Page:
Posted 31 March 2015
We previously reported on the New York Attorney sending letters ordering GNC, Target, Walmart, and Walgreens to stop selling store-brand herbal products that could not be verified to contain the labeled substance(s), or which were found to contain ingredients not listed on their labels.
Here is a follow on story that reports that GNC has agreed to institute sweeping new testing procedures that far exceed quality controls mandated under federal law.
In the event the website is off-line, it is reproduced here.
GNC to Strengthen Supplement Quality Controls
By Anahad O’Connor
March 30, 2015 12:01 am
GNC, the country’s largest specialty retailer of dietary supplements, has agreed to institute sweeping new testing procedures that far exceed quality controls mandated under federal law.
The action to be announced Monday comes after the New York State attorney general’s office accused GNC and three other major retailers of selling herbal supplements that were fraudulent or contaminated with unlisted ingredients that could pose health risks to consumers.
Experts said the announcement marked an initial but significant step forward for the $33 billion-a-year supplement industry, which is loosely regulated and plagued by accusations of adulteration and mislabeling.
“This should be a standard across the entire industry,” said Dr. Pieter Cohen, a professor at Harvard Medical School who studies tainted supplements. “Today we finally have one first step taken by one retailer, and only after the very aggressive intervention by the New York attorney general’s office.”
GNC, which has more than 6,500 stores nationwide and annual revenue of $2.6 billion, said that its herbal products had passed several rigorous quality-control tests and that it stood by their quality. But as part of its agreement with the attorney general, the company said it would in the next 18 months put in place additional quality-control measures to restore the trust of its customers and set new standards for the rest of the industry.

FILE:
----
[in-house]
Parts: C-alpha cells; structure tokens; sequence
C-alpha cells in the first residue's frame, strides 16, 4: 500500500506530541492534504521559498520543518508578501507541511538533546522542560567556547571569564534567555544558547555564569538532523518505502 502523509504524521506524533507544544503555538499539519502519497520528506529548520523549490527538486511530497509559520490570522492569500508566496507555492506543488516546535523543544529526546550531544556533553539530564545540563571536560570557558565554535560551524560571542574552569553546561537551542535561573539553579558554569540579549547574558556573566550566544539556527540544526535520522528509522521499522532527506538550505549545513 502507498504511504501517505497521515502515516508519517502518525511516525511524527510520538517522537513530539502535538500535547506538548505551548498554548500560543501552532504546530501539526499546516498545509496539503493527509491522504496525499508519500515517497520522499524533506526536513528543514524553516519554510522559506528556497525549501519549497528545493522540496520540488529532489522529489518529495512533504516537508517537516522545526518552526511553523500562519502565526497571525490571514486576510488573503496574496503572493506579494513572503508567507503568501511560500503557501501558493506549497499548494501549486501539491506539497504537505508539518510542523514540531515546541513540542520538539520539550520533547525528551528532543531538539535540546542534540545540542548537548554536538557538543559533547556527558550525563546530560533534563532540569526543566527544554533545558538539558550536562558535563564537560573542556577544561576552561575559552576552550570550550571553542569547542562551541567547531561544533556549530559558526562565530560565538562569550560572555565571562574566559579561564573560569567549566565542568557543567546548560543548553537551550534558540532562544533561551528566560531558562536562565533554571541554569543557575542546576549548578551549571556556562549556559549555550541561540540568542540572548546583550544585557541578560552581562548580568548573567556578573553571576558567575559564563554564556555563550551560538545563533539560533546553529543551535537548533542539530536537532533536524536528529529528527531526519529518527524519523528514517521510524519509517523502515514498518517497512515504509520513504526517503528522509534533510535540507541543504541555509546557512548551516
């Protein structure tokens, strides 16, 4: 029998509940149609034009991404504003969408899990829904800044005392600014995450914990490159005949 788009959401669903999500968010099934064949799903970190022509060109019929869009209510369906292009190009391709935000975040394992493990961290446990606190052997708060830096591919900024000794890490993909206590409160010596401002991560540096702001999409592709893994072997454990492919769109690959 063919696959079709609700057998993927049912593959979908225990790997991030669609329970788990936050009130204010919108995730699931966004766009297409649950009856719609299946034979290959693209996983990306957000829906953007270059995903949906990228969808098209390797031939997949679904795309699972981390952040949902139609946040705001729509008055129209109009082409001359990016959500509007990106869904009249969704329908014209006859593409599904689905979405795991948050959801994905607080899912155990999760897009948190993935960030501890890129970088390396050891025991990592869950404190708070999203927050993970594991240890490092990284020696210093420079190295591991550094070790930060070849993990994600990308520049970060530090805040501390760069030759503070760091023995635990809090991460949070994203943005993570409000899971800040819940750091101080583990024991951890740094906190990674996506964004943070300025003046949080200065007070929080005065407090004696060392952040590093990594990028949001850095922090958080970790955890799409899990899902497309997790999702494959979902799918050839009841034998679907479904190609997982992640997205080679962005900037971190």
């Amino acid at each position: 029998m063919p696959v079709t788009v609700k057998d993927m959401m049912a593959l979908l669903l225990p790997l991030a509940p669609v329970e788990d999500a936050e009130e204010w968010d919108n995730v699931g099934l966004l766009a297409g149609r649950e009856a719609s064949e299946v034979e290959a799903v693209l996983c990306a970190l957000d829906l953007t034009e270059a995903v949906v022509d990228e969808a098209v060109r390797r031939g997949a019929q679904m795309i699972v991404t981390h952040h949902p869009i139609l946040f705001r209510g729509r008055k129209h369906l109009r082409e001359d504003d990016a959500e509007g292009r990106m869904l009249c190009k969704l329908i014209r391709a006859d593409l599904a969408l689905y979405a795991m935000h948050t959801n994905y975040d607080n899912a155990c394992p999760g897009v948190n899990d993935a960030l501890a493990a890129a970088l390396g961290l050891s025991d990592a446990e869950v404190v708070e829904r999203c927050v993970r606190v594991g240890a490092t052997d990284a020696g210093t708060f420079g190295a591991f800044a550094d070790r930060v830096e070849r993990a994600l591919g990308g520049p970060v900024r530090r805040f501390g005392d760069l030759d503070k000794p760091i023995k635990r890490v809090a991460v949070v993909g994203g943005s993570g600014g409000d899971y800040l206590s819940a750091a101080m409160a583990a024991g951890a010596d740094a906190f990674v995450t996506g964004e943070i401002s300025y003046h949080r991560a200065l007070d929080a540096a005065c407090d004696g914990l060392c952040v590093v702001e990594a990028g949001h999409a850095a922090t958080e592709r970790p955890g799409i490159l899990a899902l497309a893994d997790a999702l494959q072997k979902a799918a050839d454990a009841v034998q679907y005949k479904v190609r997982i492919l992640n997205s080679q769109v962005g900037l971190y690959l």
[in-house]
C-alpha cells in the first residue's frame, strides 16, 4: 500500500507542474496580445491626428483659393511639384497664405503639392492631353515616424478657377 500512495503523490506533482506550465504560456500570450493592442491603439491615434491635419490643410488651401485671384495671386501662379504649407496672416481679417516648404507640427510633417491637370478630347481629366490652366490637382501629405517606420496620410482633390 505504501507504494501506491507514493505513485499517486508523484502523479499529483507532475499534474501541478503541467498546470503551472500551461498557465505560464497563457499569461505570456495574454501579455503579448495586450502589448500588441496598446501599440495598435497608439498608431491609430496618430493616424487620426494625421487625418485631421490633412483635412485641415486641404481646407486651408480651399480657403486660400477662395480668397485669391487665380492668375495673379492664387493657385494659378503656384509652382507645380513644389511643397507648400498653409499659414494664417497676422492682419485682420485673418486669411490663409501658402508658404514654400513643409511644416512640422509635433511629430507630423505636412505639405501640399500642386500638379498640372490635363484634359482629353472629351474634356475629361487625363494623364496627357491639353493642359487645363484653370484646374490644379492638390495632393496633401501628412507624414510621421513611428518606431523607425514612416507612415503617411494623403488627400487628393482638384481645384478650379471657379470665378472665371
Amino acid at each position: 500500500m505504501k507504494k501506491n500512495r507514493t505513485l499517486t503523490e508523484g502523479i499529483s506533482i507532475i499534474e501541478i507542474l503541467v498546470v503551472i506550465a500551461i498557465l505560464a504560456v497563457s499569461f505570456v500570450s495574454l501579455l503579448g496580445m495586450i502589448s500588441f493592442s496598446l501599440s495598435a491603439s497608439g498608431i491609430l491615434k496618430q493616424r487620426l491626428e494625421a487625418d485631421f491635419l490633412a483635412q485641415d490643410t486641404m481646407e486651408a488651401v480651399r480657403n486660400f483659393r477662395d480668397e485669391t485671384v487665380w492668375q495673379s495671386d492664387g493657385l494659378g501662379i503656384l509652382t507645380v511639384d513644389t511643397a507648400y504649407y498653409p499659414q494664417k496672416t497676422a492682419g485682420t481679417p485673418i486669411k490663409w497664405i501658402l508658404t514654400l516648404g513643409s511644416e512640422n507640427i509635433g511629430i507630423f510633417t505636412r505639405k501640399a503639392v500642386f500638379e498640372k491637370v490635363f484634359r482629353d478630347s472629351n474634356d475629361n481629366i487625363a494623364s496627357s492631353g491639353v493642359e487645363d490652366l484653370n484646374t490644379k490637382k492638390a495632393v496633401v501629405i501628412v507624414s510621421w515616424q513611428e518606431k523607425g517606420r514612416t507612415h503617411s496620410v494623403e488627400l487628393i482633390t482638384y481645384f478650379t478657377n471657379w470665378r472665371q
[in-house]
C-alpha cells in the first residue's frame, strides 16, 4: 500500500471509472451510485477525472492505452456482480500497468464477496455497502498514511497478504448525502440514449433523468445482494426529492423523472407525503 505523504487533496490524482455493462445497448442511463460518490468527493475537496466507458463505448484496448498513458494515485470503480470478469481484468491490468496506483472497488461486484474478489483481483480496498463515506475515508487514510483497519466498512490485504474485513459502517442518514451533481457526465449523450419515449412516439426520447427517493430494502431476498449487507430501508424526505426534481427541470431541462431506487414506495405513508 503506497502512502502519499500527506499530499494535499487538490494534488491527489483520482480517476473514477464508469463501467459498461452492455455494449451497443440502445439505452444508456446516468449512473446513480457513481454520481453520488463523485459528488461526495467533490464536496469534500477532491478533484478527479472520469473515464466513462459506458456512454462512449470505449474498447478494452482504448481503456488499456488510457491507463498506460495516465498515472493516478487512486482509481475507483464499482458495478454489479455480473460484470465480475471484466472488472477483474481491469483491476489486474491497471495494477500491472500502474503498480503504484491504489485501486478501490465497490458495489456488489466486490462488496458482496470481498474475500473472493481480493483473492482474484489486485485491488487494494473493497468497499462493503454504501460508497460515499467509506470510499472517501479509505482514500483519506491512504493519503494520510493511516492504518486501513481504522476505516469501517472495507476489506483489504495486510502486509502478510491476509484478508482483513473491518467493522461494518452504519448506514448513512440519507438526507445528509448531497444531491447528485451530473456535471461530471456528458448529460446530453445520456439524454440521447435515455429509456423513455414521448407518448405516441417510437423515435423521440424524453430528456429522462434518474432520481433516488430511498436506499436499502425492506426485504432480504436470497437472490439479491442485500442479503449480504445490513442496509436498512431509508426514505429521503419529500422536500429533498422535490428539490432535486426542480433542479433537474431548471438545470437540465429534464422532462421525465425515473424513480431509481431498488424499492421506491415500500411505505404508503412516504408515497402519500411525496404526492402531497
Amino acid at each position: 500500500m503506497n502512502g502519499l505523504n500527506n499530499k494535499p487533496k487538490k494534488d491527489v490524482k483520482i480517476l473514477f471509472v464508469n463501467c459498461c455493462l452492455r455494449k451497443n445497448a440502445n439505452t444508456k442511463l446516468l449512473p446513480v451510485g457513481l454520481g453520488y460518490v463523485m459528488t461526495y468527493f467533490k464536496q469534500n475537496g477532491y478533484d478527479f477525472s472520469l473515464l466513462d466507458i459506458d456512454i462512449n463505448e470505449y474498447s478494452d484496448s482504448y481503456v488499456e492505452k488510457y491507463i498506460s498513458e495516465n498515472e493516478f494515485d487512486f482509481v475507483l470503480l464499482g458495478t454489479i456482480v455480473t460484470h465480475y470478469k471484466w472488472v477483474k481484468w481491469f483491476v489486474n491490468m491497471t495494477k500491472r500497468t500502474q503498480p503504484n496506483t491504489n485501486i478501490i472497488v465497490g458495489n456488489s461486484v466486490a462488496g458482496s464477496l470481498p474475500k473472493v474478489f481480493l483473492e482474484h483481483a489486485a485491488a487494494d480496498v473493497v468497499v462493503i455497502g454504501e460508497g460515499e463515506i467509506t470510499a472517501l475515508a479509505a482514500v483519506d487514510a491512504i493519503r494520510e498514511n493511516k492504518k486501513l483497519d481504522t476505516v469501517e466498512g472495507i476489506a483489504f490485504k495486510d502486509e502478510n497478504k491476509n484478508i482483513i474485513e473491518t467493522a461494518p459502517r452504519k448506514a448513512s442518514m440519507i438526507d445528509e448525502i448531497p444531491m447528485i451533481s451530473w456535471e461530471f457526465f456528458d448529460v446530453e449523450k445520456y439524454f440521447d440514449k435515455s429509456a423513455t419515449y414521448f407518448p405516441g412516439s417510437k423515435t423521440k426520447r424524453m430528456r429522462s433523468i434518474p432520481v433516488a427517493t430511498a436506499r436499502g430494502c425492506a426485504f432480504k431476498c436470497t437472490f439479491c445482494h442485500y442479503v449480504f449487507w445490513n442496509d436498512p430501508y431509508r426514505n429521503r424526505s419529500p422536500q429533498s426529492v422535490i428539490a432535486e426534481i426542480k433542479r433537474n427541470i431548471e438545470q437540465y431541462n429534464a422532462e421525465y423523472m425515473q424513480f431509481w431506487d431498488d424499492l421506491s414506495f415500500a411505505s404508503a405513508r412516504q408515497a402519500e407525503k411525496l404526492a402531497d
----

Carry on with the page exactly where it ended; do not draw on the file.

The company said it would use advanced DNA testing to authenticate all of the plants that are used in its store-brand herbal supplements, and extensively test the products for common allergens like tree nuts, soy and wheat. In addition, GNC will submit semiannual reports proving that it is complying with the attorney general’s demands.
The company said it would also display signs at all of its stores and post statements on its website explaining to customers how the ingredients in its supplements were processed and what, if any, chemical solvents were used to make them.
Eric T. Schneiderman, the attorney general of New York, would not comment on whether he was in talks to reach similar agreements with the other retailers included in his investigation – Walgreens, Walmart and Target. But, in a statement, Mr. Schneiderman said he had urged those retailers, “as well as all herbal supplements manufacturers, to join GNC in working with my office to increase transparency and safeguard the wellness of their customers.”
Jim Graham, a spokesman for Walgreens, said in a statement: “We continue to review this matter and also intend to continue cooperating and working with the attorney general of New York.”
The attorney general criticized as lax the federal standards on dietary supplements that he said contributed to an environment where consumers cannot be sure about the quality of the products they are buying. “When consumers take an herbal supplement,” he said, “they should be able to do so with full knowledge of what is in that product and confidence that every precaution was taken to ensure its authenticity and purity.”
Under a 1994 federal law, supplements must carry on their labels the names and amount of every ingredient they contain. But the law, which was drafted by senators with strong ties to the industry, and which consumer advocates say is badly in need of reform, allows companies to essentially operate on the honor code. The Food and Drug Administration estimates that 70 percent of supplement makers do not adhere to practices designed to prevent adulteration.